Sharpe’s Pottery Museum is nestled in the market town of Swadlincote at the heart of The National Forest.

Explore our iconic grade II listed Bottle Kiln and discover stories of the Sharpe’s family toilet invention. You will also learn about the significant changes from 19th century coal mining, clay extraction and associated industrial activity in South Derbyshire, to a 21st century sustainable landscape led by the creation of The National Forest! 

Latest News

Celebrating Volunteers Week at Sharpe’s!

This #VolunteersWeek we are thinking about the awesome contributions that volunteers make each and every day. Volunteering comes in many different shapes and sizes, but no matter the role, task or project, the impact is HUGE! Our Volunteer Coordinator, Jenni, has been...

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Museum Opening Hours

Sunday: Closed

Monday: Closed

Tuesday: 10am-5pm

Wednesday: 10am-5pm

Thursday: 10am-5pm

Friday: 10am-5pm

Saturday: 10am-5pm

Sweet Caroline Café Opening Hours

Sunday: Temporarily Closed for the Summer

Monday: 9.30am-4pm

Tuesday: 9.30am-4pm

Wednesday: 9.30am-4pm

Thursday: 9.30am-4pm

Friday: 9.30am-4pm

Saturday: 9.30am-4pm

Our Museum

From toilets to teapots and tiles to Toby jugs; Sharpe’s Pottery Museum has them all. From the early sixteenth century the rich clay deposits of South Derbyshire attracted many entrepreneurs. They included, amongst many others, ‘farm boy to gentleman potter’ Thomas Sharpe, rich businessman T. G. Green, and the creative partnership of Henry Tooth and William Ault at Bretby Art Pottery.

What’s on

We offer an exciting programme of events and activities throughout the year; including art & craft workshops, artisan markets, music and comedy in the Kiln, murder mystery evenings, wellbeing sessions, school holiday activities, valuation Days, seasonal events and much more!

 Keep checking our website and social media sites for updates.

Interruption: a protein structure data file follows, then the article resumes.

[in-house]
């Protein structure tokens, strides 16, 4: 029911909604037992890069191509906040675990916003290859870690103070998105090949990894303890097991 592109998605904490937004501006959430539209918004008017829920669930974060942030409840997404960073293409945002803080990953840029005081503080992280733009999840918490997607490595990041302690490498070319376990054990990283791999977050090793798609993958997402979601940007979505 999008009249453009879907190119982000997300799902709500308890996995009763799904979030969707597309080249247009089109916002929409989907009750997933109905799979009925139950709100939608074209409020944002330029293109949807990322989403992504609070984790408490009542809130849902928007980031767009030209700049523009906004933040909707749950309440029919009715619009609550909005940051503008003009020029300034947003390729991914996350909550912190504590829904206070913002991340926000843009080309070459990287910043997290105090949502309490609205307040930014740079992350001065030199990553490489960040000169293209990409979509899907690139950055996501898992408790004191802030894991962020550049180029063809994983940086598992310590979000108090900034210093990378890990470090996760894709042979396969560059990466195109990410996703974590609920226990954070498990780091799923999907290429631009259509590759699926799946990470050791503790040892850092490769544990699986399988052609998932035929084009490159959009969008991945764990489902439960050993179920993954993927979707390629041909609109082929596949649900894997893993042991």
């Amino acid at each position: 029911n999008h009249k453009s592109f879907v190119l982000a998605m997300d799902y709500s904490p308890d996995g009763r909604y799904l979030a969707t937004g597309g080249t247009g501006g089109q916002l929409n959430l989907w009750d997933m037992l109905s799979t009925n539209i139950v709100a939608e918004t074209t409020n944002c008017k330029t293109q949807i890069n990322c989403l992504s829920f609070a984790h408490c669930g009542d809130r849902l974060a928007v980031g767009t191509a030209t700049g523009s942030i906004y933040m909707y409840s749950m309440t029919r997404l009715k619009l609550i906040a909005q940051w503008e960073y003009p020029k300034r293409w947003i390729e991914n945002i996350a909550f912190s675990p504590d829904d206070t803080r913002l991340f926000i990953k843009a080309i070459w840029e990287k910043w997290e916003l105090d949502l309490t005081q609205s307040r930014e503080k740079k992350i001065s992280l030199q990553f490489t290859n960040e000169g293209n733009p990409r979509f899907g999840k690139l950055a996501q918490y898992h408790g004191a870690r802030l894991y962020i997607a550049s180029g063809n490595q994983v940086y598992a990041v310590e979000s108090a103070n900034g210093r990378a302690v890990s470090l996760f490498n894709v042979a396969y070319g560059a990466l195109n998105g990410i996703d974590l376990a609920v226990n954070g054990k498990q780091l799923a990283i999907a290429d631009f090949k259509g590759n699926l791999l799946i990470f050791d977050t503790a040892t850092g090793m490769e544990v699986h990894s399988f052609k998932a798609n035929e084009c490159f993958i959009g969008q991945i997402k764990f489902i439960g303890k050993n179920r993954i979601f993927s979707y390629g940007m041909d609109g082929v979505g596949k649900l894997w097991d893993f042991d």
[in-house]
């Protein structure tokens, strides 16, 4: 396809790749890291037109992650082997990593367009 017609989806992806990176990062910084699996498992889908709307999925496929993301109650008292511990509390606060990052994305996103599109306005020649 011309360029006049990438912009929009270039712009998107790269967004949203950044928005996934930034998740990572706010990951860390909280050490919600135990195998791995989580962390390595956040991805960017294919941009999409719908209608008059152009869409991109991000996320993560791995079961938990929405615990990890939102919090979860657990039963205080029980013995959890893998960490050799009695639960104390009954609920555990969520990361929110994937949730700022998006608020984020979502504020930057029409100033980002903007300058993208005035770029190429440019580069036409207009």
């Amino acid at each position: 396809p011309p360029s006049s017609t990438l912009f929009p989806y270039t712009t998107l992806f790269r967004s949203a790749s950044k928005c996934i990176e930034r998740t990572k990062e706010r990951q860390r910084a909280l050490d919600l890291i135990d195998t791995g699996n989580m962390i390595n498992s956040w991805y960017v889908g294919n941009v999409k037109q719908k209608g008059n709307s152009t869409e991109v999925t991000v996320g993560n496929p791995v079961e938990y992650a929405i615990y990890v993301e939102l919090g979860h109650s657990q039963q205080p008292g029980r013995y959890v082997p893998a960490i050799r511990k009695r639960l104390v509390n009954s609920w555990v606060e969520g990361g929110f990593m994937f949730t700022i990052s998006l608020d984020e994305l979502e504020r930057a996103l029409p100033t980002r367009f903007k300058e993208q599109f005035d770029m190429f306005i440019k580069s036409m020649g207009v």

Help the museum care for its unique collection…

The Museum team have been working hard to create a museum with a bright and sustainable future. We are urging our Buddys, supporters, and local community to support Sharpe’s Pottery Museum through our Adopt an Object scheme to help us to continue to enhance and complete our work; promoting to all a love of heritage, culture, and the arts for years to come.


By adopting an object, you will be supporting the care of our collection at the museum, maintaining the heritage building and ensuring that Sharpe's Pottery Museum continues to be an iconic place for everyone.

Become an Edmund Buddy

By joining, you will help us to run the museum, improve our displays, and to resource our school learning sessions and holiday activities.


As a Volunteer you’ll gain so much along the way: new skills, confidence, social connections and joy to name but a few.


However small, or large, every penny of every gift will go towards continuing the valuable work of Sharpe’s Museum for the benefit people of all ages.

Story of Sharpe’s

Did you know that the Grade II listed and original bottle kiln, together with substantial attached workshop buildings are believed to be the oldest surviving sanitary pottery works in the country and maybe the world?

The founder was Thomas Sharpe. He came from a farming background and established the pottery in 1821.

Starting with the manufacture of functional wares such as tea pots and pie dishes the family business quickly responded to a growing demand for making ceramic sanitary wares including toilets, urinals, wash basins and clay pipes.

Story of South Derbyshire

South Derbyshire is a local government district and was formed on 1 April 1974 as a merger of the Swadlincote urban district along with Repton rural and part of South  East Derbyshire rural districts.

It contains a third of the National Forest and the council offices are here in Swadlincote.

Our museum tells this story and of how the products of the earth (coal and clay) resulted in business prosperity but a deterioration in the environment because of the impact of coal fired kilns.

How to get here


At Sharpe’s Pottery Museum we want everyone to be able to enjoy our building, exhibits and events, and we have taken every measure to ensure that we are as open and accessible to as many people as possible. The Museum is fully wheelchair-accessible and assistance may be provided if required.


We have dedicated spaces for up to 5 vehicles. The nearest off site car parks are Grove Street and Rink Drive, they are free all day. There are 2 clearly marked Blue Badge parking spaces available free of charge on-site off West Street, or on the roadside nearby.


There are bicycle racks on West Street outside the post office, 5-minute walk away.


The nearest train station is Burton on Trent. Travel by taxi for 20 minutes or on the bus to Swadlincote Bus Station, visit Trainline to plan your route.


There are frequent and regular bus services into the town centre, operated by Midland Classic and Arriva. Swadlincote Bus Station is a 10-minute walk away.